I was born into a very large family, the seventh of eight children in a home that included my parents, my five brothers, two sisters, my grandparents and my great Aunt. My Father worked 3 jobs to keep food on the table and clothes on our backs. My mother was a stay at home mom.
We were fortunate to grow up in the Rockaways, right near the beach. My father used to call it the biggest playground in the world. It wasn’t until I started school did I realize we were poor. Wearing hand me down clothes that were either too big or too small, and socks and undies with no elastic, made me feel different than my classmates.
I began working at the age of fourteen, spending all my money on clothes and shoes so I could be like the other kids.
While still in high school, my mom, after years of alcohol abuse, had a stroke. Though she survived, she was left disabled. Since most of my siblings had married and moved out, it was up to me to take care of the house, laundry, groceries, meals and chauffer my younger sister, while still attending school and keeping my part time job. During those years my support system usually came from my older siblings when they were around. My mom remained distant and my dad was too tired or busy.
I graduated high school and attended college for one year, before leaving school to start a job as a bank teller. Around this time, my Dad became ill with meningitis and spent fourteen months in the hospital. He would never be the same; by the time he was discharged, dementia set in. Some days he didn’t even know my name.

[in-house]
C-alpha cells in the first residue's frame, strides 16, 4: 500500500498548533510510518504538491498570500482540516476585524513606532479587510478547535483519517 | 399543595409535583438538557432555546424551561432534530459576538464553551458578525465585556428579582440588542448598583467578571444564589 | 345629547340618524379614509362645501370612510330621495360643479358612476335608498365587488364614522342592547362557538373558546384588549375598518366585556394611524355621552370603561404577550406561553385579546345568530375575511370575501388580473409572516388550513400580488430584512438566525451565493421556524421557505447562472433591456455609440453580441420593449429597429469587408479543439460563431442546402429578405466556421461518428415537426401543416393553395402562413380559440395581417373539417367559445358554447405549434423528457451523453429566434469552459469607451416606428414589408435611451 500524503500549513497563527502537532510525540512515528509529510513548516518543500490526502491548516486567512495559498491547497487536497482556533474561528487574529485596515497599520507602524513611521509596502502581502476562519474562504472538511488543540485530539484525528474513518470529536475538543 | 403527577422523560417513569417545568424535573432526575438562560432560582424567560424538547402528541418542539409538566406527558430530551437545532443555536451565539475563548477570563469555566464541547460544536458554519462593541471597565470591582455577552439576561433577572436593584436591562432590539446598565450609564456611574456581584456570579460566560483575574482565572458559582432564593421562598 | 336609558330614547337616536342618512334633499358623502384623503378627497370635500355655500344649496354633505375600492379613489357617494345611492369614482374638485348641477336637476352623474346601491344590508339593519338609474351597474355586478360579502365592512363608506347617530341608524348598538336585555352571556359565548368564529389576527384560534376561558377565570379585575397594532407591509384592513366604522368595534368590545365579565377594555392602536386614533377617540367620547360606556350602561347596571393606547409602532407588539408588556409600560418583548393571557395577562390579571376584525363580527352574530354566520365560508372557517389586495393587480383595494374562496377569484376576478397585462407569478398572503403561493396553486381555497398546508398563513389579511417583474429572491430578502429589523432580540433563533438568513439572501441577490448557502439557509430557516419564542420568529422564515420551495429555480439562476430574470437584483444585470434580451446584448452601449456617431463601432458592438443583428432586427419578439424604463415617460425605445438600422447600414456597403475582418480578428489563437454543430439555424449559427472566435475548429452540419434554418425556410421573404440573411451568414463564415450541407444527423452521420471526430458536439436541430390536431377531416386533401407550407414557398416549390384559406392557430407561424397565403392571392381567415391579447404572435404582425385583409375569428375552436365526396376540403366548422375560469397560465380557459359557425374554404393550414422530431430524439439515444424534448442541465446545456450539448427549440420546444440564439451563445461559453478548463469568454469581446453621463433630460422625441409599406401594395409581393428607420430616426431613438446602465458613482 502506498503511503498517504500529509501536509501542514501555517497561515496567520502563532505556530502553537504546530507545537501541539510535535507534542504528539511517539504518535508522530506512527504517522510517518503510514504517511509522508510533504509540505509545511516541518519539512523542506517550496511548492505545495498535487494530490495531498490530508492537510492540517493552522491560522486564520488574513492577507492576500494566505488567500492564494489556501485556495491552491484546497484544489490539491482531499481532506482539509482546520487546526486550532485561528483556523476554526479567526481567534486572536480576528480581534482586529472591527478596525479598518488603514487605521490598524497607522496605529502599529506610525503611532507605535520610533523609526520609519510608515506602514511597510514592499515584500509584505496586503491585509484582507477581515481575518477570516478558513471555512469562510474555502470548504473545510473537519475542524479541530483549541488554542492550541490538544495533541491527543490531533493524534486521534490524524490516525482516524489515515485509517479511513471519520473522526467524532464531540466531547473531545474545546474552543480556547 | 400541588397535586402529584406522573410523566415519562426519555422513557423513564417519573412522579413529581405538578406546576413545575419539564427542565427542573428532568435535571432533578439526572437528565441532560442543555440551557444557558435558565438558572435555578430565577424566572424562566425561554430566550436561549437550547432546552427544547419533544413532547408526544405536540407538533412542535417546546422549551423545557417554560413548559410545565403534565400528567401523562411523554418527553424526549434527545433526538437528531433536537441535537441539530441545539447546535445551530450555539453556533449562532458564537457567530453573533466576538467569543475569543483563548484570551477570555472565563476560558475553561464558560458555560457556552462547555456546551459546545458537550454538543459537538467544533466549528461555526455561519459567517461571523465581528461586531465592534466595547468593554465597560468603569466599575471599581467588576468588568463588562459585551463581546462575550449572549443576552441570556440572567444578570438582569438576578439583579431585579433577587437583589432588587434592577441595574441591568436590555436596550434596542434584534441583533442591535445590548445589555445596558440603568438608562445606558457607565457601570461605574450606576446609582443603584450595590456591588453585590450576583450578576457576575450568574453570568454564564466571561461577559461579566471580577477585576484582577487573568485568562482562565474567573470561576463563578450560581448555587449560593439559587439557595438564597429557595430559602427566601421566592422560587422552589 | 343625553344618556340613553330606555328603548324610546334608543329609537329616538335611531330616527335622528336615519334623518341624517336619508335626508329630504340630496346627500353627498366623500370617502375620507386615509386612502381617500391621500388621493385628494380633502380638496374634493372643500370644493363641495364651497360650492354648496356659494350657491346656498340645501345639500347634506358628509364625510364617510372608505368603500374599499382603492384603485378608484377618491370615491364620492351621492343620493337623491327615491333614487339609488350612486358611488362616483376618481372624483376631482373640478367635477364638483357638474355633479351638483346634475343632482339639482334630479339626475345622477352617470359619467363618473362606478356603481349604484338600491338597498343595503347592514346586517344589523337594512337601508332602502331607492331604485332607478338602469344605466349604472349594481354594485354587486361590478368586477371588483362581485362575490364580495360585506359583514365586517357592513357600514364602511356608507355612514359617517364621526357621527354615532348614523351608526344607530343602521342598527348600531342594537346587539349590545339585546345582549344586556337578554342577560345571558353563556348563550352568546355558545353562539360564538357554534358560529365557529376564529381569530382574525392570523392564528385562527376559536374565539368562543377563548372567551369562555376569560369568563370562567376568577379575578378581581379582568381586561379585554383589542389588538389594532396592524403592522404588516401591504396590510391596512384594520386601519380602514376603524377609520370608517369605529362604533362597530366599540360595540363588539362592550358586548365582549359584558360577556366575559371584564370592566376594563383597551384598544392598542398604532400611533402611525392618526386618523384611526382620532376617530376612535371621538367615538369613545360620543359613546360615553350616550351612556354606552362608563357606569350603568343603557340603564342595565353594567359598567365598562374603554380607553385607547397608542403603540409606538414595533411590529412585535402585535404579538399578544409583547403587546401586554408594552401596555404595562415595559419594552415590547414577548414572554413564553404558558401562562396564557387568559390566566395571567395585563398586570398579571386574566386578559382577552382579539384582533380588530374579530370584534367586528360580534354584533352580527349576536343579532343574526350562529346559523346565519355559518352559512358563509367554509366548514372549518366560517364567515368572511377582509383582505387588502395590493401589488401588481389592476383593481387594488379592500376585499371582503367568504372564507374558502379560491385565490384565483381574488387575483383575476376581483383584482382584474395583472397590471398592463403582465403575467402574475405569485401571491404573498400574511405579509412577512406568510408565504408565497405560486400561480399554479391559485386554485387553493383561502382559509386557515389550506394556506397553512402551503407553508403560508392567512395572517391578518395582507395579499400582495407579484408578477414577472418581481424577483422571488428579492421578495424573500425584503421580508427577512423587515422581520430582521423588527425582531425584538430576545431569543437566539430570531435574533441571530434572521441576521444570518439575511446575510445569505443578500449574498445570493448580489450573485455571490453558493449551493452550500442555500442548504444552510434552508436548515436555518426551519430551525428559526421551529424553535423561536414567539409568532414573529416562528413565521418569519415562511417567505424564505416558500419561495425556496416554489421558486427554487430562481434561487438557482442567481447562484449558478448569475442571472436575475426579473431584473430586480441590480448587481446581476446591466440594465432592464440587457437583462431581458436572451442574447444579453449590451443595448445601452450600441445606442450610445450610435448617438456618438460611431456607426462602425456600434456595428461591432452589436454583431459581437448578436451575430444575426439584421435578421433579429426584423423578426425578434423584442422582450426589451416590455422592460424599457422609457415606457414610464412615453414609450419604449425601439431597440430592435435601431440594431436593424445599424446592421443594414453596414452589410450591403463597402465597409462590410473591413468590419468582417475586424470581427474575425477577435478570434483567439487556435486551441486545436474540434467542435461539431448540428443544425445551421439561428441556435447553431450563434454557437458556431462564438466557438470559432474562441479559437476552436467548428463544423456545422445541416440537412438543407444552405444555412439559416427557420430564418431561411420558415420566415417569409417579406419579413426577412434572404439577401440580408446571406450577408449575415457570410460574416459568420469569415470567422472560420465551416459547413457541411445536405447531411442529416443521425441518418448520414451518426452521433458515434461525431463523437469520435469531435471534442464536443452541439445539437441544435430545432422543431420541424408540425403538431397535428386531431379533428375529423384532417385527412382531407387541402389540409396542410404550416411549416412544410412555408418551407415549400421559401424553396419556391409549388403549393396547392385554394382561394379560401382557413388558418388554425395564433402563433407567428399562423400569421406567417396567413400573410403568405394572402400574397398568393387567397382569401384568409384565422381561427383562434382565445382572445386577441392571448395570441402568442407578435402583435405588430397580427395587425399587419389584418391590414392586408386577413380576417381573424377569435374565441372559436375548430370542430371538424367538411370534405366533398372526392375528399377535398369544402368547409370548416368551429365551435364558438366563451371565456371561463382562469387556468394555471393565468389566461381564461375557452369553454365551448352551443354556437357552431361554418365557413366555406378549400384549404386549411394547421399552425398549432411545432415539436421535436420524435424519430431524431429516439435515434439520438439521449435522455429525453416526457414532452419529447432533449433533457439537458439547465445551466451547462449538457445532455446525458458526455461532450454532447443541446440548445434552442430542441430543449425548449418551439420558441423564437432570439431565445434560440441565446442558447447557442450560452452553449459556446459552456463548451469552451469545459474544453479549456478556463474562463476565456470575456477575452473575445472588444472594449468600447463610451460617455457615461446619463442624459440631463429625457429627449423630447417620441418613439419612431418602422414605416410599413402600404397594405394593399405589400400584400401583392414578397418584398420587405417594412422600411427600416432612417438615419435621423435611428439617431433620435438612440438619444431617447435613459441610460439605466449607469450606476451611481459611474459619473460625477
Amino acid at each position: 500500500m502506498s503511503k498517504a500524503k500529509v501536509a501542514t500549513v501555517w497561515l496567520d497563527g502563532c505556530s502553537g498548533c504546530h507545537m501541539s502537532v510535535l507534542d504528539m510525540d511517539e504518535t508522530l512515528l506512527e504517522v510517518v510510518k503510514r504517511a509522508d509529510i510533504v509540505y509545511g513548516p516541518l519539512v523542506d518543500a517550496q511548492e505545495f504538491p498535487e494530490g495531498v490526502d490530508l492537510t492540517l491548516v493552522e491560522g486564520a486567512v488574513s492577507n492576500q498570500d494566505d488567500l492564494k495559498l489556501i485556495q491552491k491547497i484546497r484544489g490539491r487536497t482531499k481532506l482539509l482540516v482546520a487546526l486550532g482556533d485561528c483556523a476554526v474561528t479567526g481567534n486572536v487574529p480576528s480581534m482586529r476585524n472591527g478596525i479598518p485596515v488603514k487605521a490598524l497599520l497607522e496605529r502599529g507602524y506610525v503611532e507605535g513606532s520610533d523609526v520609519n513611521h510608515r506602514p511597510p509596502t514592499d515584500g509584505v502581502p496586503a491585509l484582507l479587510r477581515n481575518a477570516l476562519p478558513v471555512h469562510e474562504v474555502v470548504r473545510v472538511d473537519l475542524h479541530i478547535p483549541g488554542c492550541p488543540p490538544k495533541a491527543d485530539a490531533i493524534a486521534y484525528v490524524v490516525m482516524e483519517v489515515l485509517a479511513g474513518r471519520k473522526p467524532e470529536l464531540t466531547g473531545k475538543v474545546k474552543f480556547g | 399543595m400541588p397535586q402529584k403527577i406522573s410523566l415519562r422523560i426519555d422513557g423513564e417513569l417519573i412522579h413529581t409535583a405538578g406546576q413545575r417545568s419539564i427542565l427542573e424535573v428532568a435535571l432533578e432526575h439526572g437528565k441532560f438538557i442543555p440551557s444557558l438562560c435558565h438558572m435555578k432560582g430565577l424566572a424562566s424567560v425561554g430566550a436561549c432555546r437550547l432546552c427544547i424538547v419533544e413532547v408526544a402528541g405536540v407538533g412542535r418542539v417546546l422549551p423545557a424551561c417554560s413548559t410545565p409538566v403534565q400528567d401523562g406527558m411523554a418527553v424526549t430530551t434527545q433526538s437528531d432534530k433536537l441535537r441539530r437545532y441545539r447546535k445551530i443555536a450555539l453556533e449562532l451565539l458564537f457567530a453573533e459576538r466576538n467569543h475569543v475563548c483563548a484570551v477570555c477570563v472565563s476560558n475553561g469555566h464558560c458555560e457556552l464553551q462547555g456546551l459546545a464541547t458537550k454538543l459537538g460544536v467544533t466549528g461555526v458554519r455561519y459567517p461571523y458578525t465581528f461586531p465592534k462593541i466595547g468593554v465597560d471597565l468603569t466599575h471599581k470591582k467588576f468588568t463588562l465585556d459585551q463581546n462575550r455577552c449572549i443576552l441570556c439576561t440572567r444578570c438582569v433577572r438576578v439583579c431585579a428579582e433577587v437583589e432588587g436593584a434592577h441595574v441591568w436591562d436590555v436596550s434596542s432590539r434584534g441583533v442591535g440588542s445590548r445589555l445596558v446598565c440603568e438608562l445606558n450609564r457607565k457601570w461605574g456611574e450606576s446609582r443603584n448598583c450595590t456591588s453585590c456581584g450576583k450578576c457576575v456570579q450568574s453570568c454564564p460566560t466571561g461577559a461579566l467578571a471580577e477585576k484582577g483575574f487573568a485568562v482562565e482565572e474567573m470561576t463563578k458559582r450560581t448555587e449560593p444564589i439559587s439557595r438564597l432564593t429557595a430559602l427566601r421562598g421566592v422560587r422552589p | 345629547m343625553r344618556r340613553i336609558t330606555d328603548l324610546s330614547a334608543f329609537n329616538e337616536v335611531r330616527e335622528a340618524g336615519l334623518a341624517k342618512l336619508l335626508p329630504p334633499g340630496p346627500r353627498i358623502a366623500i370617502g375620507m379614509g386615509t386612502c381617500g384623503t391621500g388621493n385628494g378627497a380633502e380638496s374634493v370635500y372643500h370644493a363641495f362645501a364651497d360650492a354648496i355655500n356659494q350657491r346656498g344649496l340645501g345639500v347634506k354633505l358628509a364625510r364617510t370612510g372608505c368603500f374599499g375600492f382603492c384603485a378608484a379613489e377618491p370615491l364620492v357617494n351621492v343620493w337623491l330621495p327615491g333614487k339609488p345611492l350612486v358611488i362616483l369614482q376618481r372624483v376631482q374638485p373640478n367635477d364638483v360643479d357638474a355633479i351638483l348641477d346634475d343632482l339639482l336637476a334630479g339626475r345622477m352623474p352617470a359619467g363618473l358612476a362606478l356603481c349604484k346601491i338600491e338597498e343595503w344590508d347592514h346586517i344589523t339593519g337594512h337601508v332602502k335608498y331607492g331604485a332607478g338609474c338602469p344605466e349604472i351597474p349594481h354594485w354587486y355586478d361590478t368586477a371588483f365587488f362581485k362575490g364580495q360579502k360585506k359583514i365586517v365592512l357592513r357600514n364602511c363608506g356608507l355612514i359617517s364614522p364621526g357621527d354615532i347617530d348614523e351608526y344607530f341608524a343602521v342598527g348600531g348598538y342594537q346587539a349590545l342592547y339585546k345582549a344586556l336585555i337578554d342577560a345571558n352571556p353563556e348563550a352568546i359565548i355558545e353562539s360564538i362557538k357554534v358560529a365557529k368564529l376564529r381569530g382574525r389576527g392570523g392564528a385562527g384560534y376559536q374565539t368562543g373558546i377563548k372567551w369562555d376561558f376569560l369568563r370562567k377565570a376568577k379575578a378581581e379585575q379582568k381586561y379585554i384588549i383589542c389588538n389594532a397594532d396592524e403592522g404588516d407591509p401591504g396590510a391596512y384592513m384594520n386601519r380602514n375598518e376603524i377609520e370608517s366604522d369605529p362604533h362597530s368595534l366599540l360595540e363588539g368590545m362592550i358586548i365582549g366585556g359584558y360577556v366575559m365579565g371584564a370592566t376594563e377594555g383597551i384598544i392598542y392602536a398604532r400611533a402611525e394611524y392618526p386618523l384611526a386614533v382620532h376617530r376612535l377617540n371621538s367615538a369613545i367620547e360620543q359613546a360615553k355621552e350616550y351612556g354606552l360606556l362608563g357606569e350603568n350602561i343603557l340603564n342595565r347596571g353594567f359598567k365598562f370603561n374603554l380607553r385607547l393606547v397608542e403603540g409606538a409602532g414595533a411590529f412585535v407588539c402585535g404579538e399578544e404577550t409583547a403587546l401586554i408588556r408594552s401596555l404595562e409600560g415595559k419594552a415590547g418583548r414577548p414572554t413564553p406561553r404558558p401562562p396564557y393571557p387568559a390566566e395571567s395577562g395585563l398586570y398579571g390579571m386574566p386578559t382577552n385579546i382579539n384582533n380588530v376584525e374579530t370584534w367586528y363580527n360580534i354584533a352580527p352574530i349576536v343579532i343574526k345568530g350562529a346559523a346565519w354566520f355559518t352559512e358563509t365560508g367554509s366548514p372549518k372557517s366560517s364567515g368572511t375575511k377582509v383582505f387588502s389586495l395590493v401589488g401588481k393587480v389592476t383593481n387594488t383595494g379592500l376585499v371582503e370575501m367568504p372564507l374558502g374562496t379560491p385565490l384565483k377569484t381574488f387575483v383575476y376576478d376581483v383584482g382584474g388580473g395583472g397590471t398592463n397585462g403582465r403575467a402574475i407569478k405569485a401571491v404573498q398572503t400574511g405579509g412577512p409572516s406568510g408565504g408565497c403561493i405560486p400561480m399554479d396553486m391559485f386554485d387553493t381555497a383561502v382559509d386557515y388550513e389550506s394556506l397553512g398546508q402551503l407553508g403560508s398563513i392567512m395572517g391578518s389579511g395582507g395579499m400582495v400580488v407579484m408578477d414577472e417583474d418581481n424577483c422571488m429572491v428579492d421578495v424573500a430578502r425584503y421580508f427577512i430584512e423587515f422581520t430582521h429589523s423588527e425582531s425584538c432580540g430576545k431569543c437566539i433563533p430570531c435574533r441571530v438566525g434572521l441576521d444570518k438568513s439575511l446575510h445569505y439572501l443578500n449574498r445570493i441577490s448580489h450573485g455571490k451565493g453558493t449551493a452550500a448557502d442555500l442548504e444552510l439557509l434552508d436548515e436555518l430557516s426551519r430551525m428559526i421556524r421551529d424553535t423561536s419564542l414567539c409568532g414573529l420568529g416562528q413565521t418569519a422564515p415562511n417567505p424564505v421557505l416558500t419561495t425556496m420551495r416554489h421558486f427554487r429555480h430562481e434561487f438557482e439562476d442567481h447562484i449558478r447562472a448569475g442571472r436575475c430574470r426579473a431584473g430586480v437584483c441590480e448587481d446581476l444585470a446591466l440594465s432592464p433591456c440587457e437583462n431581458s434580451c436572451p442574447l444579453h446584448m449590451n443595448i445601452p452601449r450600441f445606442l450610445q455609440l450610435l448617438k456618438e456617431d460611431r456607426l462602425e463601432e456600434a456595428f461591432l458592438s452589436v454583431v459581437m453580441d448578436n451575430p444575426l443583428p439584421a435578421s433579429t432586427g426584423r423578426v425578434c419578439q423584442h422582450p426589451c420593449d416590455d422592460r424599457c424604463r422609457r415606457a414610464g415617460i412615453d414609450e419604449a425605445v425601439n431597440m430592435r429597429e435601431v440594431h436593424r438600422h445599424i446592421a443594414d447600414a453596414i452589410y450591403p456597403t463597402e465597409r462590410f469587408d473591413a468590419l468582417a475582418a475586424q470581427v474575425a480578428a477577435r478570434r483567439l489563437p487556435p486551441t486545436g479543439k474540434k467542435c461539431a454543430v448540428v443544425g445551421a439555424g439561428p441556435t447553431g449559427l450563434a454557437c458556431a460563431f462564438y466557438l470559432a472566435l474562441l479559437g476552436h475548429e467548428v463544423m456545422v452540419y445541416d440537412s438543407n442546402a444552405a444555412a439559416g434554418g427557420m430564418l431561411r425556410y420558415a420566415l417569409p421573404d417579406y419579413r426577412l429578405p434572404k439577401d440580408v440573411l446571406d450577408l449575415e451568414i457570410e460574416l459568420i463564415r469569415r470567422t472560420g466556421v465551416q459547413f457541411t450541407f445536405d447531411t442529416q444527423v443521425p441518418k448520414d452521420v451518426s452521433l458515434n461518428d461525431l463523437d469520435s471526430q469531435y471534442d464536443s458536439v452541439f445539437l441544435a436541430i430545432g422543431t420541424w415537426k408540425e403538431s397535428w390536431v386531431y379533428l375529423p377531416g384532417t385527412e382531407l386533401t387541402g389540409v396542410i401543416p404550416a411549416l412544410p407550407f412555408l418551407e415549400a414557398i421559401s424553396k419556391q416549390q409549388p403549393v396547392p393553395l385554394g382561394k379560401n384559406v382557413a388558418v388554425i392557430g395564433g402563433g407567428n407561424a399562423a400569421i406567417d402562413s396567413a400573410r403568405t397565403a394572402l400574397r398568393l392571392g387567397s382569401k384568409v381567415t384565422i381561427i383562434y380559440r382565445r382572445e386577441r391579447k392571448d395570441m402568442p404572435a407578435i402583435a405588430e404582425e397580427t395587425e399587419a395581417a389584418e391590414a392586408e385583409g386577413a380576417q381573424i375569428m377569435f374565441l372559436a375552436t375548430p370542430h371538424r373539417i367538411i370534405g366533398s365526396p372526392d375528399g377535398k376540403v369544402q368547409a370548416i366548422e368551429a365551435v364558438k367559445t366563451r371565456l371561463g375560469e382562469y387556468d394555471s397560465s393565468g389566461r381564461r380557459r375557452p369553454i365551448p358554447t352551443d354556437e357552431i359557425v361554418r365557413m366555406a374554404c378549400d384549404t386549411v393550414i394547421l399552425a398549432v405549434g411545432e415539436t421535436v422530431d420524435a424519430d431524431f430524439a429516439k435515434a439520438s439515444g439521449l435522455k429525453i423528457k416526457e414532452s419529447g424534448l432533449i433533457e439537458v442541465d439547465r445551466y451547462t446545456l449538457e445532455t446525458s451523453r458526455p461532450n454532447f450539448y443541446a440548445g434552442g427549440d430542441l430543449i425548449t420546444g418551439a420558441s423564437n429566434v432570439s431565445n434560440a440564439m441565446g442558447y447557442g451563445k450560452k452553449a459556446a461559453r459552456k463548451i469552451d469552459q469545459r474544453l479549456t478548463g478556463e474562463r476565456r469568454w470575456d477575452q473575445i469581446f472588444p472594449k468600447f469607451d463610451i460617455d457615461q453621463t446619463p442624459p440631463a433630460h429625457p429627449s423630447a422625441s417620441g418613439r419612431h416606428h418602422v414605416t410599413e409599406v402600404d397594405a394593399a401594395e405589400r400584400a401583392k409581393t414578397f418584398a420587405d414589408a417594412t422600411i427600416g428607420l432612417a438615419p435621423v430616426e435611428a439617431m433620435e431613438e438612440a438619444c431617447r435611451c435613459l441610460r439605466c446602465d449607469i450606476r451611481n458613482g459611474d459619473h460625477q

I worked in banking for fourteen years, in which time many life changes took place. I married my first husband, who turned out to be unfaithful and abusive. At the age of twenty-five I divorced him and at the age of twenty-eight I married my second husband, Frank. I continued to work at the bank, eventually leaving when I became pregnant with our first child. Over the next eight years I was fortunate to be a stay at home mom. I had two more children, and when my youngest was two, my husband was fired from his job due to excessive drinking. This left me with no other choice but to enter the workforce to support my family. I found a job with the Board of Education, working as a Para/Teachers assistant. I worked with disabled young adults lifting them in and out of wheelchairs daily.